My thoughts: Anne of Green Gables the film is so true to the spirit of the classic children’s novel by one of my all-time favorite authors. Follows is the quintessential Anne, and the whole cast, really, brings fitting and memorable voices and faces to Montgomery’s characters. Such a feel-good film and a wonderful trip to Prince Edward Island, and the sequel, though four hours long, doesn’t feel that long to me. Granted, the sequel takes more plot departures from the Anne novels than the first film does, but I think it’s still true to the spirit of Anne, of Gilbert, of Avonlea and Avonlea’s folk. Refreshing, amusing, touching, romantic, nostalgic.

Yup. I love both movies.

My corresponding reading: Anne of Green Gables, Anne of Avonlea, and Anne of the Island by L.M. Montgomery.

There is a third movie in the series, Anne of Green Gables: The Continuing Story–not as true to the spirit of the Anne novels (and a plot nowhere to be found in the books) but a nice movie in and of itself.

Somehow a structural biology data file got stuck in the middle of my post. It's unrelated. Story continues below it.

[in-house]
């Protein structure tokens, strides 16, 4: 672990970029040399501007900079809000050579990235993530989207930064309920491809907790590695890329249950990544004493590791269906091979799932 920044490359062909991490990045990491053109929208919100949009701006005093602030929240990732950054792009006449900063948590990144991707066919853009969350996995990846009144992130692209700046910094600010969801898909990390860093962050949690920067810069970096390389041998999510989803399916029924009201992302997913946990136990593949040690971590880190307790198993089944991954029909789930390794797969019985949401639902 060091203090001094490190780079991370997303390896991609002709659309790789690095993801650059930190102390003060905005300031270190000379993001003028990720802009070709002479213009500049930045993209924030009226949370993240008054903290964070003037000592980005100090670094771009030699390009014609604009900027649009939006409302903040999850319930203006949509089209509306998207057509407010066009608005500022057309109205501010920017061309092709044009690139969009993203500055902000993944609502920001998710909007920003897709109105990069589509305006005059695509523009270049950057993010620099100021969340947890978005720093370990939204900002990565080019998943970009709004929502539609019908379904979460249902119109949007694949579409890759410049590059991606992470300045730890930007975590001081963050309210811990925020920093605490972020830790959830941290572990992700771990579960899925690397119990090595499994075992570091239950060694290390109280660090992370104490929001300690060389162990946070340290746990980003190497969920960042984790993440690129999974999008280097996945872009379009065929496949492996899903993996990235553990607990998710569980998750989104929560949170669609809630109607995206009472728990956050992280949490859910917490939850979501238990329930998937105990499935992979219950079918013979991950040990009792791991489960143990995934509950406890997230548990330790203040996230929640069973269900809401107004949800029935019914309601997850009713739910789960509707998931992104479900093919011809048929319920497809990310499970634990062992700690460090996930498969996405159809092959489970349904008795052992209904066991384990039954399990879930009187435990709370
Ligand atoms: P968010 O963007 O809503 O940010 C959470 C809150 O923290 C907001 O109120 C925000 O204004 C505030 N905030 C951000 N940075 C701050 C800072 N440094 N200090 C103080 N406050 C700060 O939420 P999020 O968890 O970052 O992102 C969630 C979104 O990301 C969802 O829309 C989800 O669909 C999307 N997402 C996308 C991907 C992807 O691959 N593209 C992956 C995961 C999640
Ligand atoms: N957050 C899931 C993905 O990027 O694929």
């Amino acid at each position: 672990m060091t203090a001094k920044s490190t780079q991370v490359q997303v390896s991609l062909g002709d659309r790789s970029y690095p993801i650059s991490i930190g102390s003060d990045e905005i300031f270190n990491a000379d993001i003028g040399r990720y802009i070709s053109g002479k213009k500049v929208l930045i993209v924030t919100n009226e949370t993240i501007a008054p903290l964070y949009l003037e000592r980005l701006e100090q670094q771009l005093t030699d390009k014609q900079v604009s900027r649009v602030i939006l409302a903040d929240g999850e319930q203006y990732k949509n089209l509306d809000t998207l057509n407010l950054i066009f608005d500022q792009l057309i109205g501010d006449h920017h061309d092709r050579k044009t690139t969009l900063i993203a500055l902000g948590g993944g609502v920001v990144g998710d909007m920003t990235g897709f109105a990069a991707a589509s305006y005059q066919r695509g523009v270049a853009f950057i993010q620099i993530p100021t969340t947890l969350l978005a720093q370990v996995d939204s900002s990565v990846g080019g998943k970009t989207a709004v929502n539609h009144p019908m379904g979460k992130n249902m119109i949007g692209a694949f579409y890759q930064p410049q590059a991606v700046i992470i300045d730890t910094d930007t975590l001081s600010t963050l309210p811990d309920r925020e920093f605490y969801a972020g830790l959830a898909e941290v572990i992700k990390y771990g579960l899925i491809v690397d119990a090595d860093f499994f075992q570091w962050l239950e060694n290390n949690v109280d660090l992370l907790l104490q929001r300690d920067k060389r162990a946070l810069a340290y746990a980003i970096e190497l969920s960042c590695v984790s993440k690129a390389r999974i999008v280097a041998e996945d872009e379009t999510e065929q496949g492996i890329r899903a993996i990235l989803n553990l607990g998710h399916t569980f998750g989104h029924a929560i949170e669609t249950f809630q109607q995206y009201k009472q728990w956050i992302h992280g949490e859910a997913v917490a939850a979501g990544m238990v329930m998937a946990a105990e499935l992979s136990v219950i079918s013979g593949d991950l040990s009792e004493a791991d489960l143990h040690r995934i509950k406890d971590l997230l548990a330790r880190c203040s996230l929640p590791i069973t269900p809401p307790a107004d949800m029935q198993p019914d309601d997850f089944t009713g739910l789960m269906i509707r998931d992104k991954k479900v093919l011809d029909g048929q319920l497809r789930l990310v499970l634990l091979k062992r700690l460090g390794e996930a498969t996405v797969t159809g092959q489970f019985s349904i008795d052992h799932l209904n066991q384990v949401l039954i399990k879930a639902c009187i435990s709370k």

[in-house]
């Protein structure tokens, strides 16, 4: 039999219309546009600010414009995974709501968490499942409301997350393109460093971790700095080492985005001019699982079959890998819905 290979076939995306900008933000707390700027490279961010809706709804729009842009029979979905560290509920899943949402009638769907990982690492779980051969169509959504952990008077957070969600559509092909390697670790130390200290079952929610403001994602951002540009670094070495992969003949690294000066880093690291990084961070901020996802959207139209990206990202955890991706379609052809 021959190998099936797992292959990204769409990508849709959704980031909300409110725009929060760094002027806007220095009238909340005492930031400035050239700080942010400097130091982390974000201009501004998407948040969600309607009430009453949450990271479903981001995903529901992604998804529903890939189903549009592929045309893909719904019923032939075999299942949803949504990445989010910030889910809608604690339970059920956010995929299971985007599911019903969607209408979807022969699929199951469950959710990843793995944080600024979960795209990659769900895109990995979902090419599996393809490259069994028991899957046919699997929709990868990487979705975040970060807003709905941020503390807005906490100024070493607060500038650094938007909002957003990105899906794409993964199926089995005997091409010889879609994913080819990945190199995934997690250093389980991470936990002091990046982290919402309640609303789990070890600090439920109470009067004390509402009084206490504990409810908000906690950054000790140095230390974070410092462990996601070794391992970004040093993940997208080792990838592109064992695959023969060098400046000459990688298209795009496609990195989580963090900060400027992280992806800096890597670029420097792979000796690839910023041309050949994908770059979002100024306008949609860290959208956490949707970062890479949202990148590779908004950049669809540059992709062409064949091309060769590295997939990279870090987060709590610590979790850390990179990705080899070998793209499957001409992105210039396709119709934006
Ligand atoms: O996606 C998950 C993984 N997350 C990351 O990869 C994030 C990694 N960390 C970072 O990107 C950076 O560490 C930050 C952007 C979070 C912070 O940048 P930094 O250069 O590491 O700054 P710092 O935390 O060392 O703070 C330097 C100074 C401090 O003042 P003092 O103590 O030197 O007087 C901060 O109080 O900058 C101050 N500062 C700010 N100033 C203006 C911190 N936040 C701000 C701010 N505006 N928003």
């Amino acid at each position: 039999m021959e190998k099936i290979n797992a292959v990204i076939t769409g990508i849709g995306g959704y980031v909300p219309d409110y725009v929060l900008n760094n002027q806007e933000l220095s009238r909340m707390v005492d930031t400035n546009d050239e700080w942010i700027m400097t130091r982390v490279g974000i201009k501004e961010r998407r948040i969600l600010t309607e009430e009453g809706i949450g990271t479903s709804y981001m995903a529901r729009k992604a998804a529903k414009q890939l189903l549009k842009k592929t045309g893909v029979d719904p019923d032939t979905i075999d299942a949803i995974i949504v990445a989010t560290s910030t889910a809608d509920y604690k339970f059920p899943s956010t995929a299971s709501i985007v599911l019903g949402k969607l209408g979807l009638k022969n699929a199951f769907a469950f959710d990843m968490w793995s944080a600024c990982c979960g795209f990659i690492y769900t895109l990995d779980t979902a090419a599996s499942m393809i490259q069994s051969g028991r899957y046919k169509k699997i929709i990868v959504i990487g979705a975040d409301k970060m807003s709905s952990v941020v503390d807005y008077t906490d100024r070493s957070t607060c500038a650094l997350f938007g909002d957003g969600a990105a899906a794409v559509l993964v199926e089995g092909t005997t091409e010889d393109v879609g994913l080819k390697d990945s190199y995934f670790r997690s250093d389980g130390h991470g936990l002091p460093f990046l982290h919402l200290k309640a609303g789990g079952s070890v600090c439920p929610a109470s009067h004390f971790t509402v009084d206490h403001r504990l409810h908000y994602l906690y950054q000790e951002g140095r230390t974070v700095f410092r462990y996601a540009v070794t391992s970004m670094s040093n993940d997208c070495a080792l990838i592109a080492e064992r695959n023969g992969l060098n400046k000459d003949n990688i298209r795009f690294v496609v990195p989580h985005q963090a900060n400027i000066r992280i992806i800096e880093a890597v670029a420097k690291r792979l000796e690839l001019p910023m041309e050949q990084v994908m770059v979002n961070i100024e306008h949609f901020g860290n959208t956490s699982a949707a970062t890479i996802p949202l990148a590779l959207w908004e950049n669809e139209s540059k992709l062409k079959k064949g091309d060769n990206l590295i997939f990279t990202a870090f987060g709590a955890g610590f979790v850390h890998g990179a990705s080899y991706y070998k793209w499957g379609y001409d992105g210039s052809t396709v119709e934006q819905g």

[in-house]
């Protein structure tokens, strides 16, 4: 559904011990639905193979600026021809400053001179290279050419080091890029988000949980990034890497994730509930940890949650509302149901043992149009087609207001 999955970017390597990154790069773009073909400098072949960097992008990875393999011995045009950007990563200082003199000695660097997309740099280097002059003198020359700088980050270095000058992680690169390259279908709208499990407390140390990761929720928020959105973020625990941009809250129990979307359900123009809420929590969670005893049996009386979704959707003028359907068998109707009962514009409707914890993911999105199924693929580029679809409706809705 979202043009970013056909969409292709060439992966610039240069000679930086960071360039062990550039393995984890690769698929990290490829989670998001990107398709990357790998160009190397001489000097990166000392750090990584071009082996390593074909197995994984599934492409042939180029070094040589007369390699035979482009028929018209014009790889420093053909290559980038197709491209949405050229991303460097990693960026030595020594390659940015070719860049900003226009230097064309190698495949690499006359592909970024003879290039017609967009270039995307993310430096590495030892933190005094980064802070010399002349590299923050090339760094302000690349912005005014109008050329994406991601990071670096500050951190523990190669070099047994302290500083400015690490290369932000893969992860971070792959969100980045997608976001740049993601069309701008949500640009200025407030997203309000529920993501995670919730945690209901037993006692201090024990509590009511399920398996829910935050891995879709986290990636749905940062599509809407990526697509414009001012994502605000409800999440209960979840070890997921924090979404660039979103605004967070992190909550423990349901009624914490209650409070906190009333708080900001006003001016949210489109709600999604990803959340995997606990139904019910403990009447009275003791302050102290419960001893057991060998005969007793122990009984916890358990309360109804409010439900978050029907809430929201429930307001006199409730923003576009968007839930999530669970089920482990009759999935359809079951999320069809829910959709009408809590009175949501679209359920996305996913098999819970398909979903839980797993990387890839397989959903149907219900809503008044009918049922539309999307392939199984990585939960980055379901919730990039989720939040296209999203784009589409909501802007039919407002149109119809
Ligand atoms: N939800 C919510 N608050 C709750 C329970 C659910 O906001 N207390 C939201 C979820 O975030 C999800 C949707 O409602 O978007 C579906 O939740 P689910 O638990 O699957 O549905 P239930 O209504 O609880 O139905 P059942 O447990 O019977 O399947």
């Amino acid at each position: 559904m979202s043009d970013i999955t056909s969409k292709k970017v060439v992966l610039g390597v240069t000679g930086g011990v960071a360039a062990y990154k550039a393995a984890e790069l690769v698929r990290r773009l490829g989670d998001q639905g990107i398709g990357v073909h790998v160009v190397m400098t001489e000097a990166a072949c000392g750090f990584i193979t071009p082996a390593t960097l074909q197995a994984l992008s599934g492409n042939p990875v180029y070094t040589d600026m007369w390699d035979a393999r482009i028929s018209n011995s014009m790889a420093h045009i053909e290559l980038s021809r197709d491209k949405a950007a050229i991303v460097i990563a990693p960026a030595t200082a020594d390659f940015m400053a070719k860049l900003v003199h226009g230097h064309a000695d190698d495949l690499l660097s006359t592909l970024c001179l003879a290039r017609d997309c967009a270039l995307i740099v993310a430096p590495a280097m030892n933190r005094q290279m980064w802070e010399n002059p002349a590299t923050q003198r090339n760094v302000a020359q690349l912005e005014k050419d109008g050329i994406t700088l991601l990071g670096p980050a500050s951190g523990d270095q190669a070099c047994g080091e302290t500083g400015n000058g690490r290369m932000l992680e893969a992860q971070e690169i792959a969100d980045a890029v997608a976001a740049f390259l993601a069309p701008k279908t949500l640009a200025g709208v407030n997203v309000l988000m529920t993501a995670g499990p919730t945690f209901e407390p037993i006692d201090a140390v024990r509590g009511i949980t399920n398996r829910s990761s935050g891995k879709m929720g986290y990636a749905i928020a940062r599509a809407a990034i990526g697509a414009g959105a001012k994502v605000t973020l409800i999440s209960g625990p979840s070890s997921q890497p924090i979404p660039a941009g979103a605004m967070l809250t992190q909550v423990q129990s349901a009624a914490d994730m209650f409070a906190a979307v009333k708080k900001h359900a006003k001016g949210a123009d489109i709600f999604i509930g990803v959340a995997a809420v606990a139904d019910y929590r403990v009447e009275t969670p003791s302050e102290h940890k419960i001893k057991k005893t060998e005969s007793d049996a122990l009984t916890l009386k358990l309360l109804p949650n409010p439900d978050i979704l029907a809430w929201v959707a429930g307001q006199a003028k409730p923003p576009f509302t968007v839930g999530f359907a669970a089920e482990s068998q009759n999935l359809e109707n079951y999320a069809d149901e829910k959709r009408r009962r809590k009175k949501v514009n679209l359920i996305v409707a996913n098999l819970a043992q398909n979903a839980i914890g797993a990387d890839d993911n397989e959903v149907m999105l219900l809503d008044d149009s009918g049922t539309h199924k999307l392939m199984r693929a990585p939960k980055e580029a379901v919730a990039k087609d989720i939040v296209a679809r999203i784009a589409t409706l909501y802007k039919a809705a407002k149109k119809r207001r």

From the first movie, when Anne arrives at Green Gables for the first time.


The Toy Story Movies (1995, 1999, 2010)

Film reviews are subjective. I tend to rate films not according to how “perfect” they are, seem to be, or are said to be in general but rather to how perfect they are to me.

Toy Story, Toy Story 2, and Toy Story 3 (1995, 1999, 2010) from Walt Disney Pictures, Pixar Animation Studios
Rated G. Animated, Comedy, Action, Family Film
3 Academy Awards between the first and the third, including Best Animated Feature Film (Toy Story 3)

Five Gold Stars